“Ask, and it will be given to you; seek, and you will find; knock, and it will be opened to you.” Matthew 7:7

Relationships are a key part of our lives. Being a friend and having friends is something most of us want. This need for relationship is something we’re born with. It’s in us, and we long for it to be fulfilled. We do these activities outlined in Matthew 7 (asking, seeking, and knocking) with each other.  We ask our friends for things, we seek things with them, and we knock on their door and it’s opened to us.

Our walk with the Lord is very similar. As believers, we long to be in close relationship with the Lord, which is exemplified by our willingness to ‘sit at his feet’ just like Mary did (Luke 10:39), listening to his teaching. We don’t literally sit at his feet, but, if our desires are real, we read his teachings, and think on them. Questions are sure to follow, answers to which we ask and seek of the Lord. And the answers come, not always being what we wanted to hear. We ‘knock on heaven’s door’ in our prayers, and there are definitely times when we feel that it swings wide for us.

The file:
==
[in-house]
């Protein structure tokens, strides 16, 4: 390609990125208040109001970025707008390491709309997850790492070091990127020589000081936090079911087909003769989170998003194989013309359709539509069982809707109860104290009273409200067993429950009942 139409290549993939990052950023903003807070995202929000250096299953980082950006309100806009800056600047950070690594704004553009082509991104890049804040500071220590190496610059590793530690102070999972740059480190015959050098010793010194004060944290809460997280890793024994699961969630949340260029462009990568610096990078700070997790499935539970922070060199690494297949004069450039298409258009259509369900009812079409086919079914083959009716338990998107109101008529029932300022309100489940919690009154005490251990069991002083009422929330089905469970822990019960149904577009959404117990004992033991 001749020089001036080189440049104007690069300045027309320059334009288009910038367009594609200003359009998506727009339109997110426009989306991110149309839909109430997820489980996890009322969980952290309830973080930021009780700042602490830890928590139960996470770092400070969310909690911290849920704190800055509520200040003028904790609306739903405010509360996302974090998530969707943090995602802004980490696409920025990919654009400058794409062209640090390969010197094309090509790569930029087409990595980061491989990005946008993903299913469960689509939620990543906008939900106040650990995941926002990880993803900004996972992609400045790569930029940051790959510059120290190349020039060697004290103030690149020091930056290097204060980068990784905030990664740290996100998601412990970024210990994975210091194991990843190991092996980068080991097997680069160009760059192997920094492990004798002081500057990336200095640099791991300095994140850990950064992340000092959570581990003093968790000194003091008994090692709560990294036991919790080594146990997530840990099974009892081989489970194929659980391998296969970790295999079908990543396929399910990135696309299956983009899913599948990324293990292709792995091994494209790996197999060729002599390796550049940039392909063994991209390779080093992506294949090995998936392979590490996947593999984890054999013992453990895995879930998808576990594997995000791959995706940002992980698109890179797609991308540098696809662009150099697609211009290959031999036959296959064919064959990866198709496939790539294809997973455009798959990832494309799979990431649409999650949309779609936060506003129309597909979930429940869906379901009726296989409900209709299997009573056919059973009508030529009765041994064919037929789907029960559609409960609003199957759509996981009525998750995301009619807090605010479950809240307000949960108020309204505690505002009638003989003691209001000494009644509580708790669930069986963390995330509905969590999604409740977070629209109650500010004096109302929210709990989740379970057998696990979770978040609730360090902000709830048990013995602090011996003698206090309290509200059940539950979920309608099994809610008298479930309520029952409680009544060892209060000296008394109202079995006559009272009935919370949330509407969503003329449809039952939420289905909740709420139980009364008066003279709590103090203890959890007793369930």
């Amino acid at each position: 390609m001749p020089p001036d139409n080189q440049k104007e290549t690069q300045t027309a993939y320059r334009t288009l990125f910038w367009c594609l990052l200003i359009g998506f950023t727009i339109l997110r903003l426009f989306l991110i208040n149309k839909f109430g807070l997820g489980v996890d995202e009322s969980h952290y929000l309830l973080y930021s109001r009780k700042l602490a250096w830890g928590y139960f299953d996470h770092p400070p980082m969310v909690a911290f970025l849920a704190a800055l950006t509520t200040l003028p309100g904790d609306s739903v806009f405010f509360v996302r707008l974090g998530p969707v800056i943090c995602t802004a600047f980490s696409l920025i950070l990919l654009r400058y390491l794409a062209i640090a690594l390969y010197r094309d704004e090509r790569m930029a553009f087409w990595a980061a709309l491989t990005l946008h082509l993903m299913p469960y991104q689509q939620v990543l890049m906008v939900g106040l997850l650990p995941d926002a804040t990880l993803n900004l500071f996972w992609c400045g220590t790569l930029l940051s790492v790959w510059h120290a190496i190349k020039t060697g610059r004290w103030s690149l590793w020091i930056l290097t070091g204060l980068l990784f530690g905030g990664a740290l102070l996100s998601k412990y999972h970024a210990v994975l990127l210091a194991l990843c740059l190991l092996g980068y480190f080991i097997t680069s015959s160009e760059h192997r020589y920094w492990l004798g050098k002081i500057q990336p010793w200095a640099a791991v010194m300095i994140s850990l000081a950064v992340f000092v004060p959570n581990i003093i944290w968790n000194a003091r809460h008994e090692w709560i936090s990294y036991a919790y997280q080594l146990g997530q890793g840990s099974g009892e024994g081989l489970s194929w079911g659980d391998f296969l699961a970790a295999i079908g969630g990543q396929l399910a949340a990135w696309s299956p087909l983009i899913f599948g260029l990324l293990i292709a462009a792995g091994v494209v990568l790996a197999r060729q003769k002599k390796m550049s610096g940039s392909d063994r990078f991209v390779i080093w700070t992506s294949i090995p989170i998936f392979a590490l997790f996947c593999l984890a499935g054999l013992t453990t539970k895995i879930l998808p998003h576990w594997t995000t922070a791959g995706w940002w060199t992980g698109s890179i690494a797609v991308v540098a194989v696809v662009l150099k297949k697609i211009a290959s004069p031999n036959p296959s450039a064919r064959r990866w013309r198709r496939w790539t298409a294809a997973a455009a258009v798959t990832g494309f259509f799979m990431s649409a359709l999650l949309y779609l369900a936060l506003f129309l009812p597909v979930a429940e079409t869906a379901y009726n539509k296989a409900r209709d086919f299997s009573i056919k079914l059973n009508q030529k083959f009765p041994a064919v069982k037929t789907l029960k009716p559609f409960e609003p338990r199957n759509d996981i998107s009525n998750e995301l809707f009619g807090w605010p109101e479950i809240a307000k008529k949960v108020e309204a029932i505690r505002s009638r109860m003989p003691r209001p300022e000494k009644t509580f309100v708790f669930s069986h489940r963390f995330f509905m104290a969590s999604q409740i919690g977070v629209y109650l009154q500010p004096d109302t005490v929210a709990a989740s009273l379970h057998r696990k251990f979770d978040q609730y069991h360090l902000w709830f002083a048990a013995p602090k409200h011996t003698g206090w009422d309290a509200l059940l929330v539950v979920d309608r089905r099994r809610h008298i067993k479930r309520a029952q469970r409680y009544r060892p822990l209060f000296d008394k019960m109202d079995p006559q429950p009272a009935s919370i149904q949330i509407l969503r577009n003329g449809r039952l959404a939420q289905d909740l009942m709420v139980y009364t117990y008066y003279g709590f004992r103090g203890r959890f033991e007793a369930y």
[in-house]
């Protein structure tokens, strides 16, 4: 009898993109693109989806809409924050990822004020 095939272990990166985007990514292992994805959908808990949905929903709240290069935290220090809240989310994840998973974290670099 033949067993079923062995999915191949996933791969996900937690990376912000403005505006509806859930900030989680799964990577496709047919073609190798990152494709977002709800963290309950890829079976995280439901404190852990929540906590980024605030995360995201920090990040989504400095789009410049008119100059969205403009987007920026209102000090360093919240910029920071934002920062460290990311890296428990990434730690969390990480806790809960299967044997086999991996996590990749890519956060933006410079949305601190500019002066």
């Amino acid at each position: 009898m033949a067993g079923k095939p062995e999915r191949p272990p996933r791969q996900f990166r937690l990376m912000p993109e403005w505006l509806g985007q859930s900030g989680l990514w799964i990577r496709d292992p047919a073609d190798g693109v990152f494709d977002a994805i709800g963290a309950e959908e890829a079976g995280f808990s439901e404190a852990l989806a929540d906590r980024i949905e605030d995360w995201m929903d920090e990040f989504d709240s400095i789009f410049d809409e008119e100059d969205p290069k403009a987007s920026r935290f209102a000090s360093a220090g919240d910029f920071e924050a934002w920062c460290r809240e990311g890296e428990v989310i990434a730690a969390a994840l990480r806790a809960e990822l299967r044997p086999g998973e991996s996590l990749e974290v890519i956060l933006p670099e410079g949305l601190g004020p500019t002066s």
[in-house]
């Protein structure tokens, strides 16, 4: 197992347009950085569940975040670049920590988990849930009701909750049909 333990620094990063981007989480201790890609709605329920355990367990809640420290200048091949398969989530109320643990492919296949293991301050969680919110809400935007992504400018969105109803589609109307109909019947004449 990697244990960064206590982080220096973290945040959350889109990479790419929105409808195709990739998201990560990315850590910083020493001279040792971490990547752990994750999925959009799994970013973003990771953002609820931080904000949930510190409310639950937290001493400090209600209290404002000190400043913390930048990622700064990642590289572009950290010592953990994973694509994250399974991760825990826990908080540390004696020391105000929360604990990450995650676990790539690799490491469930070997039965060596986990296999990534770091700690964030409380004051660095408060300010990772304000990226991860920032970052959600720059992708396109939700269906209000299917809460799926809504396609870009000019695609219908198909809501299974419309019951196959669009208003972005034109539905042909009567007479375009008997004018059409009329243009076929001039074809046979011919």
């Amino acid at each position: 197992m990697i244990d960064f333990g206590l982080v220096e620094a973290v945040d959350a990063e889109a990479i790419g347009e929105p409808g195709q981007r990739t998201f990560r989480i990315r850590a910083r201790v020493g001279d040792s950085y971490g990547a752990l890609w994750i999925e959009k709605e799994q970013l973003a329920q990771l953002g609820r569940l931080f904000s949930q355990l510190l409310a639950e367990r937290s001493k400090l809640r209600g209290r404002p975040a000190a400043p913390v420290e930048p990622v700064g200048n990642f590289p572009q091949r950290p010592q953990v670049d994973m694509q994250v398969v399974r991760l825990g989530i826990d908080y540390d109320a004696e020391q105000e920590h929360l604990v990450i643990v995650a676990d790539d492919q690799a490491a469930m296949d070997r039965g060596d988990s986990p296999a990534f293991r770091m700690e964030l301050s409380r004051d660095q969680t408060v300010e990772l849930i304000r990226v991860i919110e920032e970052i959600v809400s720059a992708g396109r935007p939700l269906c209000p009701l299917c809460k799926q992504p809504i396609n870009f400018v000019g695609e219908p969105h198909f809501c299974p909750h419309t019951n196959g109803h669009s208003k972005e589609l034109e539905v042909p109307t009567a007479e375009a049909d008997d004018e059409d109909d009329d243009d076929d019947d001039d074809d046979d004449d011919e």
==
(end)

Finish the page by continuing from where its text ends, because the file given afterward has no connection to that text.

The result of our asking, seeking, and knocking is the Lord’s attentiveness to us, even (or especially) when we don’t feel it. His goal is to give us what we need, which doesn’t always line up with what we want. I believe if we’re honest with ourselves, this is true most of the time. Our difficulty arises when we get upset with what we need, not what we want. In Matthew 6:8, we find our needs are known before we ask.

As we go through our daily lives, we do these three things without even thinking about them. We ask questions, look for things, and literally or figuratively knock to open doors. It’s always best to seek with hands open rather than clenched. During the day, pay attention to how you do this. Before you talk with someone about something, do you have an opinion at the ready, judgment ‘locked and loaded’? If this is how things go for you, maybe say a prayer of blessing over that person first. It might be surprising how things turn out.

By Rich Obrecht 

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